Narrator: This is Science Today. The best way to learn about how early solar system activity affected the Earth is to study the moon. Paul Renne, a geologist at the University of California, Berkeley, says that's what he and his colleagues decided to do when looking into the impact history of meteoroids on Earth.
Renne: The Earth is a terrible recorder of ancient events. We have an atmosphere, we have oceans, we have plate tectonics. I mean, basically, the Earth cleans itself up very, very quickly. The moon by comparison, preserves its record really well.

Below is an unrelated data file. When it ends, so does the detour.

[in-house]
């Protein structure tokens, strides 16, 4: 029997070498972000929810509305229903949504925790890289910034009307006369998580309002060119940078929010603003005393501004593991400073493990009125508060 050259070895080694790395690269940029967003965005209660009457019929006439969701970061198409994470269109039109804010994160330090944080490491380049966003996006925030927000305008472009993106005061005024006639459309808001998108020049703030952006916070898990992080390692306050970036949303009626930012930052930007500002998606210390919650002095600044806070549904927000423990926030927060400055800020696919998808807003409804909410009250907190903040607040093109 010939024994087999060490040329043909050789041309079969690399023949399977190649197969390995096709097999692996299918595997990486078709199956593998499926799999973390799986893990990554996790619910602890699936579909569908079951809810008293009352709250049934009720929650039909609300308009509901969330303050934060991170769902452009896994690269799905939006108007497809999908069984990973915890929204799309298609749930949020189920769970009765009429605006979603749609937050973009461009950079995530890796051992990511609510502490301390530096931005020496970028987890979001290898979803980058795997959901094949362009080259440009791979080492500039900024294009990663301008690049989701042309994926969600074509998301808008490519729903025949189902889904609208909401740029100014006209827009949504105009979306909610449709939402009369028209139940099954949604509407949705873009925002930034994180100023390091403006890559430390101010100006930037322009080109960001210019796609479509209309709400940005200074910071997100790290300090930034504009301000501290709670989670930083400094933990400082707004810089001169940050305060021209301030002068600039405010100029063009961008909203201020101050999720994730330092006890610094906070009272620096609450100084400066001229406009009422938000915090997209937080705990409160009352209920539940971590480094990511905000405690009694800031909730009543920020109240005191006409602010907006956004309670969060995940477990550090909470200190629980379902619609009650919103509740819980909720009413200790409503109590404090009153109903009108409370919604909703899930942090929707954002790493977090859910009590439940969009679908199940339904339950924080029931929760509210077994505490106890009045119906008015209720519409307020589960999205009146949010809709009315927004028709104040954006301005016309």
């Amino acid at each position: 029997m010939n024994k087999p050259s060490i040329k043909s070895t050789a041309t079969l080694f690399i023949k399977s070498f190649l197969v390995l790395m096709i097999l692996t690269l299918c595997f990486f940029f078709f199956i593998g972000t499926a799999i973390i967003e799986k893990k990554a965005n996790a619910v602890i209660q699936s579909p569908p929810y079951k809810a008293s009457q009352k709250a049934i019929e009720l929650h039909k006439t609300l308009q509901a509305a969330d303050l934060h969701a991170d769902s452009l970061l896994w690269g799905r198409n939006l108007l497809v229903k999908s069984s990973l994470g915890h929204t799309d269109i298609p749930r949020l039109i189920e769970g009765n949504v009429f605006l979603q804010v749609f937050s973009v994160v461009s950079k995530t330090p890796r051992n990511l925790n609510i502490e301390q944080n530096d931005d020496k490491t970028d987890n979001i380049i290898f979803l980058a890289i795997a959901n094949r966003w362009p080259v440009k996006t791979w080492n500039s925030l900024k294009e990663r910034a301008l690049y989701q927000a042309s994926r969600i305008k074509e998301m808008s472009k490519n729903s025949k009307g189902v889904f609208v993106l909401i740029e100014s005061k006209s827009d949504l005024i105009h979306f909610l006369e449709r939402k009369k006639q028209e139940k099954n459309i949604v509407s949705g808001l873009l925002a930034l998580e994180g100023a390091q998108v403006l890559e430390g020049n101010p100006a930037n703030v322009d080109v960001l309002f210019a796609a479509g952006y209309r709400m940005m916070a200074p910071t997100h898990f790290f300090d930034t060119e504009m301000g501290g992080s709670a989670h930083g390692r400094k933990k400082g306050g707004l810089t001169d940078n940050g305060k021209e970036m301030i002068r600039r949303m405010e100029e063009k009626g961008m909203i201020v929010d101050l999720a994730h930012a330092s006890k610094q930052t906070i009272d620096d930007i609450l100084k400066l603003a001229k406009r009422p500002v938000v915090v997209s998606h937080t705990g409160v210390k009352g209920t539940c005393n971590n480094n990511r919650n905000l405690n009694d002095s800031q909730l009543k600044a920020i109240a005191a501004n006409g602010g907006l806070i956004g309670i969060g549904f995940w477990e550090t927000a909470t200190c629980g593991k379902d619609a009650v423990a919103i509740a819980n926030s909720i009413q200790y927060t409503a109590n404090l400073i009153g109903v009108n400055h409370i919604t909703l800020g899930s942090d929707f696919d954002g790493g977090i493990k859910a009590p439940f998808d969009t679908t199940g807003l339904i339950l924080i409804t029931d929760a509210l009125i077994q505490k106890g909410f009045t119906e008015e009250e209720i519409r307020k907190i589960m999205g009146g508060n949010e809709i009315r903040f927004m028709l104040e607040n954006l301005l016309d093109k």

Narrator: Ancient meteoroid bombardment is evident in the lunar soil samples taken by the Apollo missions. The molten rock and soil that formed from these impacts were churned up with all the detritus and debris on the surface of the moon.
Renne: That's a process that's called lunar gardening, which when you first hear about it, invokes some little man coming out and raking the moon everyday. But no, lunar gardening is just this constant churning that happens with impacts of meteoroids and comets and so forth.
Narrator: For Science Today, I'm Larissa Branin.